NFT New York Astoria


Despite the influx of young people, Astoria holds onto its diversity tooth and nail, and thank goodness. North Africans on Steinway Street, Greeks and Italians in northern Astoria, Brazilians and Bangladeshis in the south and east, and Croatians, Serbians, Bosnians, Mexicans, Japanese, and so many others (including an expanding LGBT community and seemingly most of New York's young standup comics) call this neighborhood home.

Astoria is roughly split in two parts. The blocks south of the Grand Central tend to be filled with low-slung, well-appointed apartment buildings, providing tons of decent rentals within 20 minutes from Midtown. 30th Avenue in particular is packed with great restaurants and nightlife. There are more single- and two-family homes on the other side of the Grand Central, which gives that part of Astoria more of a neighborhood feel. Ditmars Boulevard is the main street north of the Grand Central, and its storefronts are filling in as a secondary destination  See more.

for great restaurants. You'll find that many retail establishments have a branches both north and south of the Grand Central.

Before the subway's arrival in 1917, Astoria was made up of several small communities, including Ravenswood, Dutch Kills, Steinway, and Old Astoria Village. The folks at The Greater Astoria Historical Society are dedicated to documenting the area's rich history as a farming and manufacturing center. Among the many ornate neighborhood houses of worship are the Astoria Center of Israel, founded in 1925 and recently added to the National and State Registers of Historic Places, and Saint Demetrios Cathedral, spiritual center of the Greek Orthodox community.

With its reasonable rents and proximity to Manhattan, Astoria, and Western Queens in general, has a thriving arts scene. Movies have been made here since the days of silent films, and the revitalized Kaufman Astoria Studios is the city's main film and TV studio complex. Just down the street from Kaufman Astoria is the Museum of the Moving Image, which recently underwent a major expansion, resulting in a sleek new building by architect Thomas Leeser. Sculpture buffs should also check out the Noguchi Museum. Just across the street is the Socrates Sculpture Park, located on the East River waterfront, open year-round with rotating contemporary outdoor exhibits plus international film screenings in the summer.

Not many green spaces exist in Astoria, but the neighborhood is blessed with Astoria Park and its massive WPA-era Olympic-sized pool, one of 11 such pools that were opened across the city in 1936. It hosted the Olympic swimming trials that summer for the U.S. swim and diving teams. Although the city no longer allows diving boards in parks, Astoria Park's diving pool and its intriguing towers are slated to become part of an outdoor venue. The park also has many (underutilized!) tennis courts and a large running track, along with great views of Manhattan and the Robert F. Kennedy Bridge and the Hell Gate Bridge, the approaches for both of which cross through the park. Elsewhere, the vest-pocket Athens Square Park is a nod to Astoria's Greek roots, and features a mini-amphitheater and a sculpture donated by the mayor of Athens.

There's something for everyone, from Irish bars like Cronin & Phelan and the Irish Rover to artisanal cocktails at Sweet Afton to wines by the glass at Crescent Lounge and DiWine. The Queens Kickshaw stays open late serving craft beer and live music and SingleCut has a great taproom. The Sparrow is a go-to north of the Grand Central, and the Bohemian Hall & Beer Garden is always a jam-packed summertime favorite.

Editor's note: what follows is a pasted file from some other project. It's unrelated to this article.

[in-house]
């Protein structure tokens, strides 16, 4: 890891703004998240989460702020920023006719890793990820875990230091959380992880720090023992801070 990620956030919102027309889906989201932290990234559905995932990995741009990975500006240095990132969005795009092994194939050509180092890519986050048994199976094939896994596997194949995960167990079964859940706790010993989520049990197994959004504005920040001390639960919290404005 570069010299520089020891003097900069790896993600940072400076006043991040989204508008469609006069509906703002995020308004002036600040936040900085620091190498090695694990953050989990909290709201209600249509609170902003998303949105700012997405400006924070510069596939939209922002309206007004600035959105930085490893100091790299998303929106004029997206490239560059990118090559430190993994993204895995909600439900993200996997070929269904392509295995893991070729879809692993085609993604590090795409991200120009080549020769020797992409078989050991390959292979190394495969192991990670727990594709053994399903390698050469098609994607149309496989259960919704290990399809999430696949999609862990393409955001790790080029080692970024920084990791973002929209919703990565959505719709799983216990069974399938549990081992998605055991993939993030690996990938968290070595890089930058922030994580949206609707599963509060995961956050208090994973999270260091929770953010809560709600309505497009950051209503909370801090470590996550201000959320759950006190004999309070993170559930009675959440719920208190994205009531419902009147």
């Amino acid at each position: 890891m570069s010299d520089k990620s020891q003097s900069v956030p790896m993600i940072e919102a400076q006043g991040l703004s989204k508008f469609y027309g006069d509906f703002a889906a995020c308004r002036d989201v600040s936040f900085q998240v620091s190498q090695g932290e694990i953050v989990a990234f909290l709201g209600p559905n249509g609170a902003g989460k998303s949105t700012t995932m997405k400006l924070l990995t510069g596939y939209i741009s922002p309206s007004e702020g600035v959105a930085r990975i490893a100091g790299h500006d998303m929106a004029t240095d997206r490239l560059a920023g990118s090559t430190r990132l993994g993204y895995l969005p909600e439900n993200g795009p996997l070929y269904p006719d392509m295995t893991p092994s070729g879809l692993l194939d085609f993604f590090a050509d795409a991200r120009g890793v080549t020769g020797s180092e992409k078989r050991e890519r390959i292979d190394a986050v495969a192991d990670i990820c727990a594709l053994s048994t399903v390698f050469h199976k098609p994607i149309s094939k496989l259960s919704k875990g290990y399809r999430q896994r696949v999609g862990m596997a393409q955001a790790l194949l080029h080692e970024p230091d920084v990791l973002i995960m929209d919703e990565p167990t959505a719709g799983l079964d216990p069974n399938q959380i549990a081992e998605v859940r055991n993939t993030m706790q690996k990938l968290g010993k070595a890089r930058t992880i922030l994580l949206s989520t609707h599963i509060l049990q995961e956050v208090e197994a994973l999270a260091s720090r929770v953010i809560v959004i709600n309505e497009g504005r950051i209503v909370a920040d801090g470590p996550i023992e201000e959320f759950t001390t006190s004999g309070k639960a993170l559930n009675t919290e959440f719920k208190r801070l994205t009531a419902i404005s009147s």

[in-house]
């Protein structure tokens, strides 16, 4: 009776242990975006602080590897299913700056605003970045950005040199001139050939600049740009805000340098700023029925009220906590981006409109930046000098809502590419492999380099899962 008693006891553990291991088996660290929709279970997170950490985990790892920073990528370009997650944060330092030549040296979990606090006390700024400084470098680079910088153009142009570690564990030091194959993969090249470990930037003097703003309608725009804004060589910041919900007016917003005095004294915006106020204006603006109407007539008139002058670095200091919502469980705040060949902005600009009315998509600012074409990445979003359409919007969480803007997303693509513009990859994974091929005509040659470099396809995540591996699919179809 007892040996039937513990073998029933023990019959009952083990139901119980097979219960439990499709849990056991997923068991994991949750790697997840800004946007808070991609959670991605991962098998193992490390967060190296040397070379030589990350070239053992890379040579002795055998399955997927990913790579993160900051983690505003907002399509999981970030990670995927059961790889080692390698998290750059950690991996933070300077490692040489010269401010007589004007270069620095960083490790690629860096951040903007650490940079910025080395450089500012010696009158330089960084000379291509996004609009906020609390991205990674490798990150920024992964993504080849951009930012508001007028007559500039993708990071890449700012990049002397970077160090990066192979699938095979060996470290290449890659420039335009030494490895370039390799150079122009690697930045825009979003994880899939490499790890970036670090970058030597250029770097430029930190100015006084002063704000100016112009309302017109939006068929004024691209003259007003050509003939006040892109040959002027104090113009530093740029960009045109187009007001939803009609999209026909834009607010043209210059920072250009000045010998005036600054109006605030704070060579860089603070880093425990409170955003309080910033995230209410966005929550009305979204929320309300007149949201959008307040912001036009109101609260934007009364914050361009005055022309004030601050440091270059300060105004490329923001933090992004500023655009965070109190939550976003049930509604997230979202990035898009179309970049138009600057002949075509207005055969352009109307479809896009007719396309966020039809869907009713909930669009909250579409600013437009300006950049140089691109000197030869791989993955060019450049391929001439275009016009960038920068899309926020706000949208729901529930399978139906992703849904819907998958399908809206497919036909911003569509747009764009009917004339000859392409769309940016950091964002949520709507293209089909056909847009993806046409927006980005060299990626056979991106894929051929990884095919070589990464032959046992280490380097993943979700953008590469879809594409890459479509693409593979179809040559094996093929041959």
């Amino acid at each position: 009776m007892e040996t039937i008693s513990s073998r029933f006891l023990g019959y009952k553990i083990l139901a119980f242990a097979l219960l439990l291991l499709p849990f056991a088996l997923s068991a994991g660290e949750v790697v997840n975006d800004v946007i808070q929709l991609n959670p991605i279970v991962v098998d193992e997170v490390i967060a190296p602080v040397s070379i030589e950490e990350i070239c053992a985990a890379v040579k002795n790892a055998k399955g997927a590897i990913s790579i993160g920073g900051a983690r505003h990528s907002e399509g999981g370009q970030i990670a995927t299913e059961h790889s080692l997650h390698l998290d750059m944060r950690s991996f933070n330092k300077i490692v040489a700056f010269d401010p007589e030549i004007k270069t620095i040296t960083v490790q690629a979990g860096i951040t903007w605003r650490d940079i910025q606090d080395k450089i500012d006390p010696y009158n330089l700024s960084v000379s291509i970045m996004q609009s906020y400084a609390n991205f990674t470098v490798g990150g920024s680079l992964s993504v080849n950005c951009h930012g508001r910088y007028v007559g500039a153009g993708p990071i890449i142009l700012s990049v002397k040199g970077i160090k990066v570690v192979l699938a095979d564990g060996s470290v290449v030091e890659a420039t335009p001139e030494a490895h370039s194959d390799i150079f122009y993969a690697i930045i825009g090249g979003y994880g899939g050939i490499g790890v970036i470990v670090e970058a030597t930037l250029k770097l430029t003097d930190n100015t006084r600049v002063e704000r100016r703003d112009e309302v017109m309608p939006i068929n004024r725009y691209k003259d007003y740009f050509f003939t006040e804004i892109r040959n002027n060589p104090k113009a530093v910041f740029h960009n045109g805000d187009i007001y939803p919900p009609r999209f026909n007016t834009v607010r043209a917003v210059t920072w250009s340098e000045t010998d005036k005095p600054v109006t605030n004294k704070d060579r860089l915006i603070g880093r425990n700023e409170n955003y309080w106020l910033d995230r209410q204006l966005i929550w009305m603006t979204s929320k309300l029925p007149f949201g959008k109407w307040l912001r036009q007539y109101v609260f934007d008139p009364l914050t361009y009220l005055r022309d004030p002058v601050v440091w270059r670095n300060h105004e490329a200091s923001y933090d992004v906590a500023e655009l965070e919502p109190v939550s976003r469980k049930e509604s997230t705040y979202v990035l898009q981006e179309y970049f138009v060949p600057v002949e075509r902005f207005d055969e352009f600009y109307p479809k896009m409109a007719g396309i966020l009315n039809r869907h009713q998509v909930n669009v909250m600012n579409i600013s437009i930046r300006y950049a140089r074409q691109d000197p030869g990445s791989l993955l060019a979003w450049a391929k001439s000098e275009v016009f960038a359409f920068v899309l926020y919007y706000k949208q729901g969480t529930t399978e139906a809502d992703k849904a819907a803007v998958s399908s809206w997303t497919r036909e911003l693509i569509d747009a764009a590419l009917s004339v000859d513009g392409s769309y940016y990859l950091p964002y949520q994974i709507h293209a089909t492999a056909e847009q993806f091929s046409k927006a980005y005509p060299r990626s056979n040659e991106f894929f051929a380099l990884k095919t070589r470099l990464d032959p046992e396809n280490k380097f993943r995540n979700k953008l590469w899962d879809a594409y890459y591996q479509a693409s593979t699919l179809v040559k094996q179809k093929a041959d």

Sure, there are plenty of Greek restaurants (Agnanti and Taverna Kyclades are local faves), but why stop there? Visit Vesta for good, cheap Italian food and wine, Djerdan for Bosnia's best, and Favela for a taste of Rio. Tufino has some of the best pizza in the city, minus the waits. Meanwhile, Queens Comfort hits a pitch-perfect rec room vibe while Watawa and Linn both serve top-notch sushi.

Titan Foods, Parrot Coffee, and Euro Market offer the best of Europe, and Family Market has everything Japanese, including bento boxes. Astoria Bier and Cheese fills a craft beer and cheese niche. Find that special vintage clothing item at Loveday 31 and reward yourself with sweets from La Guli, Martha's or Artopolis.

via @notfortourists - NFT - New York - New York - Astoria Facebook Buzz this delicious Digg Stumble Upon

This Neighborhood Featured in...
Urban Bohemia

By Emily Pecora
It may not be the Second Wave, but you can still party like it's 1888 at the Bohemian Hall & Beer Garden. Hear what old hand Charlie Mankopf has to say about the changes, the Czech/Slovak Only policy in the Bohemian Benevolent Society and the proliferance of non-Astorians in Astoria.


On Our Radar:

Wednesday, January 26, 2011

Posted By:  Layne Mosler
Photo:  Layne Mosler

Ornella Trattoria Italiana
If you're looking for chicken parm or lasagna, then Ornella Trattoria is not for you. There are plenty of other places in New York where you can feast on classic Ital-American cuisine. But if you're on the hunt for house-made pastas, daily specials featuring regional Italian classics, and chocolate mixed with pig's blood (no joke--it's a delicacy of a dessert known as sanguinaccio), Giuseppe Viterale's neighborhood feasting spot is right up your alley. Sauces (like the tomato cream over an otherwise tasty imbustata) can be a little out of balance, but risotto is spot-on and so is the osso bucco. Plus, Ornella is fond of hosting special dinners with winning names like "Pork Night." Sign us up!

Wednesday, September 23, 2009

Posted By:  Molly Riordan
Photo:  Molly Riordan

Socrates Sculpture Park